...I've got a blog, so I get to comment on shit what don't really concern me if 'n' when I damn well feel like it. So shall we?
Anthony Miccio wrote a review of the Ying Yang Twins' single "Wait" in the Village Voice. Two female critics, Jessica Hopper and Julianne Shepherd, responded, not all that kindly, to his thoughts. Anthony attempted a rebuttal. (There's also a discussion about the song, and now the foofaraw, on ILM. My comments appear at the tail end of it.)
Here's what I think: Seems to me that (in Shepherd's view, though I actually think Hopper's critique is stronger) the review connects with the ILM/Voice mindset that (can seem like it) combines what blount called "the old 'art has no duty to anything/one but itself' jig" with a snickering, boys' club embrace of sexual ultra-machismo as rebellious fun (rather than implied threat, which is how lots of women, not just overeducated campus-speech-code-happy women, view it).
My take on all this is that it's all about relative public profile. I don't think "Wait" is exactly misogynist, in that it doesn't express hatred or loathing for women. It is a call for rough sex, and said rough sex may not be as consensual as a few half-phrases are clearly intended to convince the (critical) prosecution that it is. So it's a song written by half-literate knuckle-draggers who are happy to be that because that's what's made them their money. And (I'm trusting the rest of the discussion thread on this, because I don't actually own the Twins' album) this is not the first time they've trampled into potentially misogynist territory, and indeed some earlier examples seem to be worse. In this case, I think it's the creepy whispering (with its obscene-phone-call/stalker implications), not the lyrics on their own, that's making (some) women shudder. If these same lyrics were delivered in the usual crunk bark, I don't think the outcry would be as loud.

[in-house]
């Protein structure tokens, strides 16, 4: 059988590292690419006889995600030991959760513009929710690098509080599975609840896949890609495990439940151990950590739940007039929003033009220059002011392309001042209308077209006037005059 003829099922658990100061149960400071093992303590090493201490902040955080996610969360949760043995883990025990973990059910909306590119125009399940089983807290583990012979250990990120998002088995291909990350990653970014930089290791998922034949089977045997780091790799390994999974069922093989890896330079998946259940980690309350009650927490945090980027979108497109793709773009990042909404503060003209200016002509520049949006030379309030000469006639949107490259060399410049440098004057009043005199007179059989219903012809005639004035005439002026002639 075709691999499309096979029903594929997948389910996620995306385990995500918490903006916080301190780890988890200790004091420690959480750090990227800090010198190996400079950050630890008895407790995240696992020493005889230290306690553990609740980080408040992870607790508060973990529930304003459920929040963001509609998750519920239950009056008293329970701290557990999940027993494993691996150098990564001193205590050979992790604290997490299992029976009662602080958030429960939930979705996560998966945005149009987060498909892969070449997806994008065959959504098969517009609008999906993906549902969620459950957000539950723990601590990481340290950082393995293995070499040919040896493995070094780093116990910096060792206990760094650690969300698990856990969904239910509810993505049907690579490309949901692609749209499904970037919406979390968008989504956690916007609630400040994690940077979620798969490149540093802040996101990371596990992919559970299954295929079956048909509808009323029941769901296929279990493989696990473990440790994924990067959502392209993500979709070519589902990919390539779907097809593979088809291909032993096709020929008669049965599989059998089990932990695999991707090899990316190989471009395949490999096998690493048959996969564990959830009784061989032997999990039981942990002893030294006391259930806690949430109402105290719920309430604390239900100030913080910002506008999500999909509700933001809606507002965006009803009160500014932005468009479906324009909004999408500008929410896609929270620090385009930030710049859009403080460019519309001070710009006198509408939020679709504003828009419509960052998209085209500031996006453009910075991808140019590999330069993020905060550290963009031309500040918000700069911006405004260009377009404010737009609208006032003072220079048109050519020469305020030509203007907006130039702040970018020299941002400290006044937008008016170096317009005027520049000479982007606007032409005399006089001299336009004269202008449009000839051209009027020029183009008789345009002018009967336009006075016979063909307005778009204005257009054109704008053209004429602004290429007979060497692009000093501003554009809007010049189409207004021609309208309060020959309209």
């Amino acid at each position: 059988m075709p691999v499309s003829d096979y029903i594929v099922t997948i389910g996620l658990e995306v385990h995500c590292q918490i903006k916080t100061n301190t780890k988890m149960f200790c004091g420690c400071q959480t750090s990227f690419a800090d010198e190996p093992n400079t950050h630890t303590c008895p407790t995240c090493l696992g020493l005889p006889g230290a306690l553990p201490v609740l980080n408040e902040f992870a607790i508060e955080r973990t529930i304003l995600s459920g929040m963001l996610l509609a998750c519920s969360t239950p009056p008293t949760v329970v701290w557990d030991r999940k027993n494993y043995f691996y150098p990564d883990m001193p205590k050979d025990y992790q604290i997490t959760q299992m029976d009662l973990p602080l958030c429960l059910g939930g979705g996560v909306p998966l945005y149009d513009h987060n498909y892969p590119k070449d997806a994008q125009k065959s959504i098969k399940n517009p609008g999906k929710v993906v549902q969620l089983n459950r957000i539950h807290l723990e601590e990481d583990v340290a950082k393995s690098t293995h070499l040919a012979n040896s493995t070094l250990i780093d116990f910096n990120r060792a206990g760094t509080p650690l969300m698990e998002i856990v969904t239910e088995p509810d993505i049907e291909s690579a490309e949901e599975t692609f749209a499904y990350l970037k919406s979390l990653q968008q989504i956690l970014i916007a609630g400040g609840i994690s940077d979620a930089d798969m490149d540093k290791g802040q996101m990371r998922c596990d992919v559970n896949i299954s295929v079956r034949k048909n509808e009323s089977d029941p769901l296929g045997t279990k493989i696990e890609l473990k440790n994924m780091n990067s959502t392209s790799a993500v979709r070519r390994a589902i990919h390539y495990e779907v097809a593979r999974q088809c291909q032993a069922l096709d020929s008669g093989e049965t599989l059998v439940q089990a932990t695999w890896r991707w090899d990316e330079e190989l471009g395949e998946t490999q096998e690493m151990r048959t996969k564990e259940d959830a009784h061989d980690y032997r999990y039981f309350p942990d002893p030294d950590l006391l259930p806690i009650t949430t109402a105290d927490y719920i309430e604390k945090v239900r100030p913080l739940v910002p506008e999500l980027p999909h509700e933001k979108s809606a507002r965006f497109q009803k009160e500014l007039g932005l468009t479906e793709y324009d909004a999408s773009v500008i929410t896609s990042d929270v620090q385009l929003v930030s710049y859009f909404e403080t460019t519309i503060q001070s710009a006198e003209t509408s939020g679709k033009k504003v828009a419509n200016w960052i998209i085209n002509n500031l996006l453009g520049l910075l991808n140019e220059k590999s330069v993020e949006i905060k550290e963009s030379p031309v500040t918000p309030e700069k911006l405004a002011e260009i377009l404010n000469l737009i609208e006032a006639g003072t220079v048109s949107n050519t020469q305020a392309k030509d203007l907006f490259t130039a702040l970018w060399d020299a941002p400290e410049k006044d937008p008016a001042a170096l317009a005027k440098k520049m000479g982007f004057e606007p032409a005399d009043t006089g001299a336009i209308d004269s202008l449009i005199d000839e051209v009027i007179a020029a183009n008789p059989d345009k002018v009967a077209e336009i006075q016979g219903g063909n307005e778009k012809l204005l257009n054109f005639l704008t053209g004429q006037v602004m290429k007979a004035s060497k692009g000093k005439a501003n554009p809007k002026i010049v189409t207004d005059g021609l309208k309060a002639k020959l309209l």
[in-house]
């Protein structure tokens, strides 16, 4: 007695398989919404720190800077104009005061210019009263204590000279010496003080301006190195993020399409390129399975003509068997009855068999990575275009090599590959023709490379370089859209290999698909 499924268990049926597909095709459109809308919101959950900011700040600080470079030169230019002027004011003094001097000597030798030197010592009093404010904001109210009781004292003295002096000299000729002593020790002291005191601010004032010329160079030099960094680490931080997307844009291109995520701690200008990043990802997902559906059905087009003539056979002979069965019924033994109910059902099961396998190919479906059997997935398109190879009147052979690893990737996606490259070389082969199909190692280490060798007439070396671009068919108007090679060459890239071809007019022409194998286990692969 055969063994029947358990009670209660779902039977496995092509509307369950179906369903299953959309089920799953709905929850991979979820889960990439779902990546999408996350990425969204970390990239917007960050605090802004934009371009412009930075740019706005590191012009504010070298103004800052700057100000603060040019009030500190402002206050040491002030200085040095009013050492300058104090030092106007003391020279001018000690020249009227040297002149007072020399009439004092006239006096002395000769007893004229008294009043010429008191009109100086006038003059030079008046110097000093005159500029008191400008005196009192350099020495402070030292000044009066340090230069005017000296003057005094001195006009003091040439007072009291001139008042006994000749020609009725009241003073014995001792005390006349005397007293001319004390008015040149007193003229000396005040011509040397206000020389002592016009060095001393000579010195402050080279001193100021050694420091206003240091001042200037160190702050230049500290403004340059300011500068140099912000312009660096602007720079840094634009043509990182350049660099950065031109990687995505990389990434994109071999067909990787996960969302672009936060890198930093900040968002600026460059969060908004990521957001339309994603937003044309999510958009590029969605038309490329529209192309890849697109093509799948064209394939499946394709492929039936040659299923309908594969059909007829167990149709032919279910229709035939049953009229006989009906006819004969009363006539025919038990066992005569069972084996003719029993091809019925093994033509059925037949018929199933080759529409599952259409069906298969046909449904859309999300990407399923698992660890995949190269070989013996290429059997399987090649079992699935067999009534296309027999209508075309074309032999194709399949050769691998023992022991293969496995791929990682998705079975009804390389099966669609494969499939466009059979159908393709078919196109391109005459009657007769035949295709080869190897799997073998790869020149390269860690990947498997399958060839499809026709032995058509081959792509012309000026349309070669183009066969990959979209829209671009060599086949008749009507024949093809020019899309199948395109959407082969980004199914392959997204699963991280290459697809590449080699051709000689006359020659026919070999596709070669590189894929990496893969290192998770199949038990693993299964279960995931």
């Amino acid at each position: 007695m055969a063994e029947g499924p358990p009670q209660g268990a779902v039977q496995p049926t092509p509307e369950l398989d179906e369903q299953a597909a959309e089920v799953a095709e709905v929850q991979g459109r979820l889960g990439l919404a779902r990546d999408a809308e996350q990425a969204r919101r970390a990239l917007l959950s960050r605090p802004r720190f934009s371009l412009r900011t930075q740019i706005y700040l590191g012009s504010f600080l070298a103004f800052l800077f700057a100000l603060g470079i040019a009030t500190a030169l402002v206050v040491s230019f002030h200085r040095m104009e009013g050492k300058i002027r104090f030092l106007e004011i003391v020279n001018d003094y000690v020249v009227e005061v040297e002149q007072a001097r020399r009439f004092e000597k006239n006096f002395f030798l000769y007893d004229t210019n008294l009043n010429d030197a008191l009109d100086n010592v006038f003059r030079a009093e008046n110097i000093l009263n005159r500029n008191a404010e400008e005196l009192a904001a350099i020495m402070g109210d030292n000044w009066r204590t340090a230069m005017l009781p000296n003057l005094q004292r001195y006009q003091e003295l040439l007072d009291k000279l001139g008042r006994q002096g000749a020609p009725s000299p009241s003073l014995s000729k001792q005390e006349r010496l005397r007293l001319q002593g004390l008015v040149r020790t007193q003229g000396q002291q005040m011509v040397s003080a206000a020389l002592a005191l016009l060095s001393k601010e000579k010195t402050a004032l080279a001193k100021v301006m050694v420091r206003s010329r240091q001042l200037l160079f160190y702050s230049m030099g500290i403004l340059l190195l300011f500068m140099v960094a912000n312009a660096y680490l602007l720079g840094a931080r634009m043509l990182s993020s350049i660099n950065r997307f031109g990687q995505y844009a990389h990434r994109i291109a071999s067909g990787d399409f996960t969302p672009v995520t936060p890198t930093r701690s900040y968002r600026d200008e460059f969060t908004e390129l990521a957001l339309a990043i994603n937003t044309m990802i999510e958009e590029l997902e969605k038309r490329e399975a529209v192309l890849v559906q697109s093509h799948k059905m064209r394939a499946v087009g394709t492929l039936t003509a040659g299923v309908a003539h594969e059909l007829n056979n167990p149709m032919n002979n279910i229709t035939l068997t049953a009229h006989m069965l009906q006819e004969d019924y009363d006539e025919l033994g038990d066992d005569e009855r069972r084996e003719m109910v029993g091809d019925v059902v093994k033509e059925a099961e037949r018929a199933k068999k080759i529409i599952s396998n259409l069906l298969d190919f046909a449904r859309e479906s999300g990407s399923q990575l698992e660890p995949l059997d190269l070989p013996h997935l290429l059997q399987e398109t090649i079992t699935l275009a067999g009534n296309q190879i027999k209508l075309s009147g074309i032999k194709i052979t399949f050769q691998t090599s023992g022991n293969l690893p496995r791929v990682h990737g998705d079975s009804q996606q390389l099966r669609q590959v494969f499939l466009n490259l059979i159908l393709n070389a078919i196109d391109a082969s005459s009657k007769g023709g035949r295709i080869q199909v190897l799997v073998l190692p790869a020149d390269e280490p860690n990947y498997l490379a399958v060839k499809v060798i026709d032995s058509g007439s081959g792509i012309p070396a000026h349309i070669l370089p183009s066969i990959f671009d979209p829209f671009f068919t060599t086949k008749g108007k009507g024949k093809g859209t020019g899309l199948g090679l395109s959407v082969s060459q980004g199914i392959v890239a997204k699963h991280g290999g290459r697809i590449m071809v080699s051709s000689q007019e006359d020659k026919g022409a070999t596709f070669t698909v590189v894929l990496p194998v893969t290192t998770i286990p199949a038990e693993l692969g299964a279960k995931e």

At the same time, I think the (commercial/pop-cultural) success of the song is helping draw fire, too. The women linked complain that whiteboy critics who embrace this song, and crunk in general, shrug off its offensive aspects partly out of fear of being called racist. Since I've seen it happen many times online (and even in Spin - one of their articles about the 2 Live Crew court case was called "Fear Of A Black Penis," implying that Florida sheriffs/prosecutors were tiny-dicked white men intimidated/threatened by Luther Campbell's pythonlike manhood, and jeez no of course there's nothing racist/patronizing about that bit of projection), I buy that. But I think that if the song wasn't a hit, nobody would give a shit. Exhibit A: Nelly. The outcry over his "Tip Drill" video was relatively short-lived, because "Tip Drill" was not a hit. (Was it even a single in the traditional released-to-radio sense?) Exhibit B (and here's where we leave race behind, sorta): Cannibal Corpse. What do Julianne and Jessica think about "Fucked With A Knife" and/or "Entrails Ripped From A Virgin's Cunt"? Nothing, I suspect. Because Cannibal Corpse play to a fairly small audience/scene, relatively speaking (actually, they probably sell just as many records as the Twins, or damn close, or did at their peak), and (oops, here comes race again) that audience/scene has no hipster cred with whiteboy critics the way crunk (black, culturally "other") does.